The Brazilian armed forces have begun an operation in a vast area of the Amazon to tackle drug trafficking, logging and illegal mining.
More than 8,500 troops are taking part in Operation Agata 4.
They will be patrolling an area that stretches some 5,000km (3,100 miles) along Brazil’s northern border.
AP/Las Vegas Sun, 10/19/2011
Rio de Janeiro state authorities say one of Brazil’s most-wanted drug lords has been arrested in neighboring Paraguay.
State public safety spokesman Daniel Pereira says Alexander Mendes da Silva was arrested Wednesday in the Paraguayan city of Pedro Juan Caballero.
He says Paraguay will deport Silva, who is expected to arrive in Brazil by Thursday.
Claire de Oliveira – AFP, 09/09/2011
Authorities in Rio have been in a race to impose security in the city since 2008 (AFP, Antonio Scorza)
Ridding Rio de Janeiro’s infamous favelas of drug traffickers in time for the upcoming football World Cup and Olympic games is proving an uphill fight for Brazil.
Brazilian police and soldiers late last year swept drug gangs out of some Rio slums in a high-profile and bloody operation, as the city prepares to host the 2014 World Cup and 2016 Olympics.
Preparations generally are proceeding on schedule ahead of the famous sporting events, as Brazil builds new stadiums and modernizes its infrastructure.
Fabiana Frayssinet – Inter Press Service, 07/12/2011
Local women’s voices have begun to be heard over a community radio station now broadcasting in Complexo do Alemao, a clump of favelas or shantytowns on the north side of this Brazilian city that were ruled until recently by armed drug gangs.
Gender issues, social and health matters, local environmental problems, employment and women’s rights are the focus of Radio Mulher, or women’s radio station, which began to broadcast this month.
Before going on the air, the participants received a year of training about the workings of a radio station, including general courses for all as well as specific training in different areas depending on each woman’s role in the station, as determined by each individual’s strengths and talents.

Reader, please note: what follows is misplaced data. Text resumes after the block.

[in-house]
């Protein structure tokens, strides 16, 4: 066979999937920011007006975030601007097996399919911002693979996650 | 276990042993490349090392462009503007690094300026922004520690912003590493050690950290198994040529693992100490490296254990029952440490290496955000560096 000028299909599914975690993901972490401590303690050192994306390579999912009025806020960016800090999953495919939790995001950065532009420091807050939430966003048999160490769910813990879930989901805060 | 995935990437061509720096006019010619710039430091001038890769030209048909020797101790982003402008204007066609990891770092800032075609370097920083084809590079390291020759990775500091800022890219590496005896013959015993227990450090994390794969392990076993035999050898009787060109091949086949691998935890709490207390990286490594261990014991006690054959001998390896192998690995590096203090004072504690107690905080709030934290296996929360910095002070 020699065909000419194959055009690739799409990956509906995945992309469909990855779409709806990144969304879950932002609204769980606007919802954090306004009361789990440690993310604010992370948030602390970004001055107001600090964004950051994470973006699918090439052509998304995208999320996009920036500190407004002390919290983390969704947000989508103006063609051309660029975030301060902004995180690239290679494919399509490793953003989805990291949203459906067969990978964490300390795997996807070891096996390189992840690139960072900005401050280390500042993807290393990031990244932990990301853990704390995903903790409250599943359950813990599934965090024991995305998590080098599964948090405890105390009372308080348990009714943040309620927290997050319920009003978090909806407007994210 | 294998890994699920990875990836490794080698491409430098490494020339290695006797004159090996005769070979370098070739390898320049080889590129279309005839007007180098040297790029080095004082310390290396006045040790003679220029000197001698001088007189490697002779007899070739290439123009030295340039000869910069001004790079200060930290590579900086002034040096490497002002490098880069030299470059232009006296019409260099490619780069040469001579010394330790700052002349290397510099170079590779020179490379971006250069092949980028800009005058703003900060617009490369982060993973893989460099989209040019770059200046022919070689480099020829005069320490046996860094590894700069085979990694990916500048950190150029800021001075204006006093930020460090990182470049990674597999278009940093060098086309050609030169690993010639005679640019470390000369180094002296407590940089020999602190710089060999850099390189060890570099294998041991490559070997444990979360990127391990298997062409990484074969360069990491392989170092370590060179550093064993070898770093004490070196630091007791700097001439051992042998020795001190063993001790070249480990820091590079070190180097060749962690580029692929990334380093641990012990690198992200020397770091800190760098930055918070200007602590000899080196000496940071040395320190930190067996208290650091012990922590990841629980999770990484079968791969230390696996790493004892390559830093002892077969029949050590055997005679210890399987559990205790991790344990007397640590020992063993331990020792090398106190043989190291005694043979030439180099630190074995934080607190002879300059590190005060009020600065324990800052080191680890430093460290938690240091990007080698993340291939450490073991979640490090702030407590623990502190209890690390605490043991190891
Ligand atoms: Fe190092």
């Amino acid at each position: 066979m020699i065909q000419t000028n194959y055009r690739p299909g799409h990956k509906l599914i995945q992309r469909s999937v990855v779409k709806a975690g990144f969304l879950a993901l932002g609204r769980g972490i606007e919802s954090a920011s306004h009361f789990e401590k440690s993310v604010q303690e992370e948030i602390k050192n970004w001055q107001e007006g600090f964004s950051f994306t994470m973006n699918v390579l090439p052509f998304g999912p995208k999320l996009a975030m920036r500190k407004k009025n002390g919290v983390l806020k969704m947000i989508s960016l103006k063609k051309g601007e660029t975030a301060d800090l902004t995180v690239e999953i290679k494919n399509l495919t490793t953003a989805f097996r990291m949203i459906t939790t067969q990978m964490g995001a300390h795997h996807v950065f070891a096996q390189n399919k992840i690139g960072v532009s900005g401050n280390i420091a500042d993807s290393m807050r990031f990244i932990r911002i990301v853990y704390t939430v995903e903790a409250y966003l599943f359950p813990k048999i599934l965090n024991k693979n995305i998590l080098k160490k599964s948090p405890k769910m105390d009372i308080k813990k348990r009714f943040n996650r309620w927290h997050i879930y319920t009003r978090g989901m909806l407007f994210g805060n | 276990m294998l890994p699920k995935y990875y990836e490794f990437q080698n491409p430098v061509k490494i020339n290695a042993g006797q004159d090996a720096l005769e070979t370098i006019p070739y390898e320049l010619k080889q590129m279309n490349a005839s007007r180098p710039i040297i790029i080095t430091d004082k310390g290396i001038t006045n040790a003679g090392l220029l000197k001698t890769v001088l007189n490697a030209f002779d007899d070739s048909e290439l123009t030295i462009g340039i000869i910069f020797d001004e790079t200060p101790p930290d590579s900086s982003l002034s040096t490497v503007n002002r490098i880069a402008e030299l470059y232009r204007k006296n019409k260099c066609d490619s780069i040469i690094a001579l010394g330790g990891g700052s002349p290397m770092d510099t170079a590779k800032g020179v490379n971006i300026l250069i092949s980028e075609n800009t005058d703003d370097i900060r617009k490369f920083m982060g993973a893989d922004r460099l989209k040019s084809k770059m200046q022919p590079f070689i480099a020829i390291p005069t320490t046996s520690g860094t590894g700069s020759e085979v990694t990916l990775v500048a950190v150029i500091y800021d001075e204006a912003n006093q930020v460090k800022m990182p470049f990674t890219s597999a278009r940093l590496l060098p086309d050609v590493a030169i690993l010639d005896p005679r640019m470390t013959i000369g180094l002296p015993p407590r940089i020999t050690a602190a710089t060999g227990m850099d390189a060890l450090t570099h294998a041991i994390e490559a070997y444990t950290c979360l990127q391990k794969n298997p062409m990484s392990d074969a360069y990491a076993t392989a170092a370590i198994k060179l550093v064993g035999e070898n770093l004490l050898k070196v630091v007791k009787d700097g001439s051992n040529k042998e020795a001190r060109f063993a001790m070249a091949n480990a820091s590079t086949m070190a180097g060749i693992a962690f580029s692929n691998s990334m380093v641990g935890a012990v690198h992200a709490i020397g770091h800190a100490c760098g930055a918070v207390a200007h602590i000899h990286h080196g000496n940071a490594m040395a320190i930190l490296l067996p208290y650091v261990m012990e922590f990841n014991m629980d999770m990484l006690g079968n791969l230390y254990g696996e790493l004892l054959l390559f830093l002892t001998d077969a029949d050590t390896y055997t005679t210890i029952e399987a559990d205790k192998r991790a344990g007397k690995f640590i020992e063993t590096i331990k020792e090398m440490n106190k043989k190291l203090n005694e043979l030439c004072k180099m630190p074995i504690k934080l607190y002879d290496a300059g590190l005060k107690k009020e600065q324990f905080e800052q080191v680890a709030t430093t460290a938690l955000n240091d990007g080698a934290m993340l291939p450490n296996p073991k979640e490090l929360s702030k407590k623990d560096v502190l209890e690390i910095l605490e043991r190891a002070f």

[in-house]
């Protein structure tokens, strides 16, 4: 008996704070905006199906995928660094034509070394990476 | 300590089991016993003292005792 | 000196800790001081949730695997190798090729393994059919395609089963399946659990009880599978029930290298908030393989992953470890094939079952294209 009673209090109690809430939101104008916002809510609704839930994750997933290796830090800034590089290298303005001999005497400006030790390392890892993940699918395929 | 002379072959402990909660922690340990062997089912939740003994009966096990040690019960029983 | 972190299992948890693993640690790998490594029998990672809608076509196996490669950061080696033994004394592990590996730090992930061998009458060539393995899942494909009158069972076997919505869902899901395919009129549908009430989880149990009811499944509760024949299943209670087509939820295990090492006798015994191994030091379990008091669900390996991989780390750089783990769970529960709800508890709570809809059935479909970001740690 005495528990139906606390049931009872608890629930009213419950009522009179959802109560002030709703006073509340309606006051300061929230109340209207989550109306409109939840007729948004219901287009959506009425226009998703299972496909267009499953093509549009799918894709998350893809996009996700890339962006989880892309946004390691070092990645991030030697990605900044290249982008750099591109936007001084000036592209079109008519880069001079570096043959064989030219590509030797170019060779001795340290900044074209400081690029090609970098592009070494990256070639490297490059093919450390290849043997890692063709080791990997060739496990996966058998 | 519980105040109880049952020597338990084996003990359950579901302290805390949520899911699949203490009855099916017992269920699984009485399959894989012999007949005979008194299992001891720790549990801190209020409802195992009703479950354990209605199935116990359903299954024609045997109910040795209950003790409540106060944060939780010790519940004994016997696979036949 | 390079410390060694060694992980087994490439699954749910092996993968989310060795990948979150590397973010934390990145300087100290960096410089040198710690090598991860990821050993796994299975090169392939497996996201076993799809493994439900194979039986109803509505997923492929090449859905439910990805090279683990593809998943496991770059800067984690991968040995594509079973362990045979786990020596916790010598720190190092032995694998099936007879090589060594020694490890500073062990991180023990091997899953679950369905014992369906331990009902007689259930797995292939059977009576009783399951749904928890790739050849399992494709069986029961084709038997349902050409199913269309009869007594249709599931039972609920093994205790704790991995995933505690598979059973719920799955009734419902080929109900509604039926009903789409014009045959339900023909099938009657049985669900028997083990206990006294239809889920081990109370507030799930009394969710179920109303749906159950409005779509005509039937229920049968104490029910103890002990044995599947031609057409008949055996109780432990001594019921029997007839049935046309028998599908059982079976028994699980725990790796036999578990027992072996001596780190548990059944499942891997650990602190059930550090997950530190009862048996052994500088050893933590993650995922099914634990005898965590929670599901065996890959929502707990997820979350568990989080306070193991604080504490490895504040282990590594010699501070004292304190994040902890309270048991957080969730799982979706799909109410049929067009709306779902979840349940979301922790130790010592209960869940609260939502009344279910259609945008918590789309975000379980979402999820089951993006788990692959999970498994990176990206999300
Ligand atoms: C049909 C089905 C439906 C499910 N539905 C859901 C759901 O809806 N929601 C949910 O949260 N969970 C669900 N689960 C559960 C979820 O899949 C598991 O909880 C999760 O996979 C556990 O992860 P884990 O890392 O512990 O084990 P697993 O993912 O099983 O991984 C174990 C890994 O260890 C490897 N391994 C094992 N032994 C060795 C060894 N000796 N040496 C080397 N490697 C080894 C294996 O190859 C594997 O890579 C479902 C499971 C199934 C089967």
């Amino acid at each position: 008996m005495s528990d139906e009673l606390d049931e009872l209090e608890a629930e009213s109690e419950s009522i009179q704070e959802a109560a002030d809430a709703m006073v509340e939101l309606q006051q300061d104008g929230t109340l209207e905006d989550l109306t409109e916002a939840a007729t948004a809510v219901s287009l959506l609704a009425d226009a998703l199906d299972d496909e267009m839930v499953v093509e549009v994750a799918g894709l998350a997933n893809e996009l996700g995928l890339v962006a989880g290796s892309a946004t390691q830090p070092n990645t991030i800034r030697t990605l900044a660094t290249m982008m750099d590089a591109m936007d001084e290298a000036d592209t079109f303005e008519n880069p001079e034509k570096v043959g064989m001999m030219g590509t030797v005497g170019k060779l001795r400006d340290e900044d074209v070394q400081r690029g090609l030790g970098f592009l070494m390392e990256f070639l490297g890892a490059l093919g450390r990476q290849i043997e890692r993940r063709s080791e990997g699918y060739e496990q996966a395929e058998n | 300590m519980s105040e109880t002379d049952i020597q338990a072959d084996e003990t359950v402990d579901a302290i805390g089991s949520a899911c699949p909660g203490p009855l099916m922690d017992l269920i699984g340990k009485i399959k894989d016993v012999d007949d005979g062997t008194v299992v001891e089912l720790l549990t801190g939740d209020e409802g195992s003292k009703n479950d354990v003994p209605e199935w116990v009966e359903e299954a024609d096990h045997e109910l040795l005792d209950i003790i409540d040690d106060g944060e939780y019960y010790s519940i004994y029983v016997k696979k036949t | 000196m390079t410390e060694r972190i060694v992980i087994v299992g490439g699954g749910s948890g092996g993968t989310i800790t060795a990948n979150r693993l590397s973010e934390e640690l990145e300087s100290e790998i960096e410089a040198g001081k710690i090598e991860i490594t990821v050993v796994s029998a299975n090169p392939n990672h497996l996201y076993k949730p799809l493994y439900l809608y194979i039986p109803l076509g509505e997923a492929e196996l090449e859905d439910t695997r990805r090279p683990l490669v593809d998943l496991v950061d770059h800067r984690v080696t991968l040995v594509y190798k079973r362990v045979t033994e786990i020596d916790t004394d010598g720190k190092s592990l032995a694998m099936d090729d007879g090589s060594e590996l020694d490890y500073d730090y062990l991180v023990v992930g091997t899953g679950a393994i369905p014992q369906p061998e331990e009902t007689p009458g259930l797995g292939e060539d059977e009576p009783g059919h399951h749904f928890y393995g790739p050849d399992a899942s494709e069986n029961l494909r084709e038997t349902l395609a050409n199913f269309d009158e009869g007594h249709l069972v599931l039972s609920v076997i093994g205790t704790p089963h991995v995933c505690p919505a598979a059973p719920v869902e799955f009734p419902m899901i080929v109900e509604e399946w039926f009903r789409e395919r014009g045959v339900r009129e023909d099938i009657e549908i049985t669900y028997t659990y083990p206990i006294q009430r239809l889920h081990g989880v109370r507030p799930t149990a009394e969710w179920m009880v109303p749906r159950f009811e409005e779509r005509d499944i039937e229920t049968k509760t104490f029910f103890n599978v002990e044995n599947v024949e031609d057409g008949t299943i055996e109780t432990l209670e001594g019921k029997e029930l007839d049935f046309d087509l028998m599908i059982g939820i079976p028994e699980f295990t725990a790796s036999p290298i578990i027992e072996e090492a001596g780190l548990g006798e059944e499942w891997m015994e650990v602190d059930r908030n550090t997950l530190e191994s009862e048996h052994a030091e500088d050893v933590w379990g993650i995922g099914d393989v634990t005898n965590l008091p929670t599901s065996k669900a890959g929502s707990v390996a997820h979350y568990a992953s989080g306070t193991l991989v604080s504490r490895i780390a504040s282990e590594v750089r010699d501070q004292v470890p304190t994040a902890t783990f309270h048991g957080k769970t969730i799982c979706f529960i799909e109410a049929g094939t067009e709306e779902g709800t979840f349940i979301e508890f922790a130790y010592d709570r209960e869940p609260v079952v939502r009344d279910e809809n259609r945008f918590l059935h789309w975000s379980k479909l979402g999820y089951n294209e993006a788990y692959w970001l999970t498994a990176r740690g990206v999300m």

El Universal, 07/06/2011
Brazil will start manufacturing unmanned aircrafts with the help from Israel, thus allowing the South American country to control drug trafficking on its border areas. However, the Brazilian authorities may not sell them neither to Bolivia nor to Venezuela, as instructed by the Israeli government.
Miki Bar, a representative of state-run company IAI, which manufactures the unmanned aerial vehicles Vants, said that Tel Aviv authorized the manufacturing and export of the aircrafts to Brazil, provided that they are not sold to its South American neighbors, Bolivian newspaper Página Siete reported.
The relations between the two South American countries and Israel have deteriorated. In the case of Venezuela, Hugo Chávez expelled Israel’s Ambassador Shlomo Cohen in 2009, in solidarity with the Palestinian cause. Israel also expelled the head of the Venezuelan embassy. Therefore, the diplomatic relations between both countries have been broken since January 2009.
Ronan Graham – InSight, 06/30/2011
Brazilian Foreign Minister Antonio Patriota and his Paraguayan counterpart, Jorge Lara Castro, signed a number of bilateral agreements yesterday at the first day of a Mercosur summit held in the Paraguayan capital, Asuncion.
The two countries agreed to improve their methods of exchanging information, and committed to share and co-ordinate research and technology related to drug trafficking.